Preeti Kroll
Coldwell Banker Realty

Why Get Pre-Qualified?

1. Pre-qualification acts as a dry run of the loan application process. The mortgage lender will use details you provide about your credit, income, assets and debts to arrive at an estimate of how much mortgage you can afford. The whole process may take only minutes or a few hours at most, and is free.

2. While a "pre-qual" is non-binding to the lender (because the information you provide has not been verified), it does serve as a good indication to potential sellers of your general creditworthiness.

3. These days most sellers will NOT accept an offer without at least a pre-approval letter, so if you are serious about buying this is the first step towards getting you in your new home.

7 Questions to Ask a Mortgage Lender to Make Sure You're Not Getting Screwed

7 Mortgage Questions to Ask a Lender

1. “What will the total housing payment be?”

It’s easy to focus on what your actual mortgage payment will be each month. But keep in mind that you’ll also have to pony up for things like property taxes, homeowner’s insurance, and HOA fees. If you put down less than 20 percent on the home, you may also have to pay mortgage insurance premiums, which protect the lender against the risk that you’ll default on the loan. These all add up. 

“Know the full amount you’ll need to pay each month to ensure the home will be affordable and not get in the way of your other expenses and savings goals,” says Robertson. 

2. “What’s my rate and how long is it good for?”

Snagging a low interest mortgage rate helps reduce your monthly payment, giving you a little extra wiggle room in your budget. That means shopping around for lenders – and negotiating.

But Robertson says you should also ask how long the rate is good for (the lock period) and ensure it’s actually locked once you’re happy with the quote you receive. That way it won’t change, even if rates rise in the meantime.

3. “Do you charge any lender fees or points?”

Expect to pay a host of charges when you take out a mortgage, including title fees, loan processing fees, underwriting fees, and loan origination feesSome of these can be whittled down with a little negotiation. The loan origination fee, for example, is usually a percentage of the home sale price. For more expensive homes, the lender may be willing to take a smaller slice of the pie, knowing that they’ll still make a respectable profit. 

By law, the lender has to provide the “APR,” a version of the interest rate that includes some or all of these fees. Be sure to ask what’s included in their figure. That way, you can compare the APR for different loan options, accounting for any fees that are not rolled into it. 

Also check to see whether the lender is charging you any  prepaid interest, also known as “points.” Each point is equal to one percent of the home price. So paying two points on a $300,000 home means you have to fork over $6,000 at closing. Paying points will typically lower your interest rate, which is one reason it may look like you’re getting a great deal. Unless you take them into consideration, you’re not really doing an apples-to-apples comparison of different lenders.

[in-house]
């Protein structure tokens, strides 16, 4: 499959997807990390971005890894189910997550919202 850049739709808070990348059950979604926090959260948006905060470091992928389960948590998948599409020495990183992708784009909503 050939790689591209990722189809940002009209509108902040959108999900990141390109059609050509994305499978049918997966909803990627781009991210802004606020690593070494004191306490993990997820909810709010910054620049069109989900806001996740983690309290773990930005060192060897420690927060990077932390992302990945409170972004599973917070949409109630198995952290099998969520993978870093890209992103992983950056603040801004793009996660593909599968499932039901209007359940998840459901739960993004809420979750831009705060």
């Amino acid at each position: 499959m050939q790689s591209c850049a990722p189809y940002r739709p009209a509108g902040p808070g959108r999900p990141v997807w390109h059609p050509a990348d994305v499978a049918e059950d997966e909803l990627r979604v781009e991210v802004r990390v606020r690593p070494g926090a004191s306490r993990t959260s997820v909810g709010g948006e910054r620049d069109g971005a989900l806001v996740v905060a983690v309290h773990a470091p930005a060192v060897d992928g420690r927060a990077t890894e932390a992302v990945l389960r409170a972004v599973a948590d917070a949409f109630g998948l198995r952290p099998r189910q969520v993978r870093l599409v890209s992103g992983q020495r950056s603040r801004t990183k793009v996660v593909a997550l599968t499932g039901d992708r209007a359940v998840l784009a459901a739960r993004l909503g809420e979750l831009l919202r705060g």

Keep in mind that if you plan to stay in the home a long time, paying finance charges on the front-end may not be a bad idea. Otherwise, it’s probably better to steer clear. 

4. “What type of mortgage is best for me?”

While most lenders will assume you want a 30-year fixed, a good one should take the time to go over a number of different loan options. 

“It might turn out that a cheaper 5-year ARM is a better alternative if you don’t plan on keeping the home for very long, or if you expect to refinance in the near future once your financial situation improves,” says Robertson. “Or that a 15-year fixed is totally manageable and a better value for you as a homeowner.”


The bottom line: there’s no one-size-fits-all solution to mortgages. Tell the lender about your plans and have them give you the pros and cons of different products.  

5. “How much do I need to put down?”

A good lender will be able to provide with a variety of down payment options, depending on how much cash you have to put down. Before picking a mortgage, ask exactly how much you’ll need to pay upfront, including closing costs like appraisal and title fees, property taxes and points, if there are any.

Are you required to pay mortgage insurance based on your low down payment? If so, make sure you know how much that will tack on to your monthly bill – and potentially your closing costs, too. 

6. “Why do mortgages get declined?”

The lender offers you a great rate with a down payment you can actually afford. Everything’s looking great. The last thing you want is to find out that the bank or mortgage company decided to back away from your loan at the last minute. And yet it happens.

Robertson recommends asking why other loans tend to fail in order to avoid the same misfortune. “They might tell you because of credit, or a new job, or a lack of seasoned assets,” he says. “Knowing why mortgages don’t make it to the finish line could be key to getting yours to the funding table.”